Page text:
Was there an answer to this that I missed, by not reading the linked story?

cubanbob said...

I find it amusing that those who can't distinguish the difference between and anarchist and a libertarian can distinguish the difference between a communist and a progressive.

@Owen at 9.46: you forgot barratry. Bringing back barratry along with champerty and maintenance would go a long way in curbing the left. Funny how Lefties aren't so amused when their tactics are used against them.

dreams said...

I heard all of that on CNBC Squawk Box yesterday, Andrew Ross Sorkin, the author of the article is one of the hosts.

MadisonMan said...

@IgnoranceIsBliss: Thanks! Wow, 10 years ago! And tears are mentioned. Maybe I didn't get to the bottom of that particular blog post.

mikee said...

So if/when Gawker finally pays up on the Hulk Hogan lawsuit(s), will Mr. Thiel get a return on his investment, or was his money spent only for the entertainment value of playing Nemesis to a deserving target?

whswhs said...

Winkleheimer: I can hold an open house without wanting people to come in and smash the furniture, carry off the valuables, or beat up my guests and me. And I can believe my neighbor is entitled to entertain guests as they choose without thinking they are entitled to make their house a base for a criminal gang. The analogies to open borders are left as an exercise. . . .

Jonathan Graehl said...

"no rules" is a good comment in the Trump vein. "no rules" is hyperbole. obviously it's literally deranged and idiotic. but we translate it into something we recognize. in a libertarian society you'd be allowed to publish information, period.

HoodlumDoodlum said...

Chuck said...That is the way it usually works; the lawyers might have done better that way, than if they had been billing $750 an hour to Mr. Thiel. Depending on the collectibility (and insurance) of Gawker and its parent company. Of course, they may have viewed the risk of a no cause as too great, absent Thiel's backing. And some combination of a base rate along with a bonus for a win (within ethics guidelines for contingency fees) could well have been the most attractive option.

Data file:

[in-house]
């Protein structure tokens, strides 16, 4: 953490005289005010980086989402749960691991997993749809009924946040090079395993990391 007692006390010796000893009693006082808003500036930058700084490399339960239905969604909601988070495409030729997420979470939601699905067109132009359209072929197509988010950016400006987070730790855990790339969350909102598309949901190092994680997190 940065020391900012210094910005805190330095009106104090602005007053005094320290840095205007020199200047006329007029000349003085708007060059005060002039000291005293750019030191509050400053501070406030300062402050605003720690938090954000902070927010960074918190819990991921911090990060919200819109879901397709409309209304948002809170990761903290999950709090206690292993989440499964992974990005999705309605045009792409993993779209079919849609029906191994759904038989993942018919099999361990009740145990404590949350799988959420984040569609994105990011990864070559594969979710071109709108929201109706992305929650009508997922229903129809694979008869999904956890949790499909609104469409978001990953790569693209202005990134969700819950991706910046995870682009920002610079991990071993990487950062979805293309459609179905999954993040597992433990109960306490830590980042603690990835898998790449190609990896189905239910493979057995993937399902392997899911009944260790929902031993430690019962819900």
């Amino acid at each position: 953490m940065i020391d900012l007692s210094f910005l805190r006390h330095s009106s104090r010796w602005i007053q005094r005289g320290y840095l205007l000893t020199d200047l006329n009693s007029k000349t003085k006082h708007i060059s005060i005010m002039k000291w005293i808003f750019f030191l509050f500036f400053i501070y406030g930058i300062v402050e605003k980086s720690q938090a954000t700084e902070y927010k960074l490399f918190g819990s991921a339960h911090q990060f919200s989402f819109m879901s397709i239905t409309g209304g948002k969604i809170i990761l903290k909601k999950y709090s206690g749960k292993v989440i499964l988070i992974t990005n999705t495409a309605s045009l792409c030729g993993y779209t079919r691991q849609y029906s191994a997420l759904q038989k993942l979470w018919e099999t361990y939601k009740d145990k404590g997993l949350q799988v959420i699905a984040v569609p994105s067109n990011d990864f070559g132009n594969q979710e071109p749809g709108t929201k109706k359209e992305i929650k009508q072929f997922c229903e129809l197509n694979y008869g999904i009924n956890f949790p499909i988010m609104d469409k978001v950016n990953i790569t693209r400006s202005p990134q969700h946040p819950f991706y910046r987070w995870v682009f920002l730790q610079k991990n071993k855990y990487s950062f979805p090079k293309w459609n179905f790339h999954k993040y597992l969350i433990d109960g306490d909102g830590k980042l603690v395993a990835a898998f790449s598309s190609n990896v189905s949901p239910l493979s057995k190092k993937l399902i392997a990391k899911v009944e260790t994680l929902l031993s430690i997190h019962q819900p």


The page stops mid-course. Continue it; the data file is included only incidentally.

Chuck - I didn't follow the case closely, but apparently one of the strange things about how the lawsuit was carried out was that Hogan's team didn't make a claim they easily could have, and the reason they didn't make that claim was because if they did so Gawker's insurance company would have had to pay. From what I've read it sounds like they tailored the lawsuit in ways that maximized Gawker's liability but did not qualify for Gawker's particular insurance coverage. People speculated that if Hogan's team was trying to maximize the money they could win they would have included those claim, and concluded that the lawsuit was therefore carefully designed to expose Gawker to the maximum possible liability without allowing their insurance co. to cover their risk. Since lawyers aren't known for passing up opportunities to get paid more...

Douglas said...

I love all the liberals who are caterwauling about a third party financing what he sees as public interest litigation. The law of champerty, maintenance and barratry was tossed by the liberals a long time ago and it's a little late to be crying about it now.

mikee said...

Does the EPA still tell groups from Sierra Club on down exactly how to structure lawsuits to "force" the EPA into doing something the EPA wanted to do all along, but did not have regulatory or statutory authority to do?

Sauce for Mr. Gander! Sauce for Mr. Gander!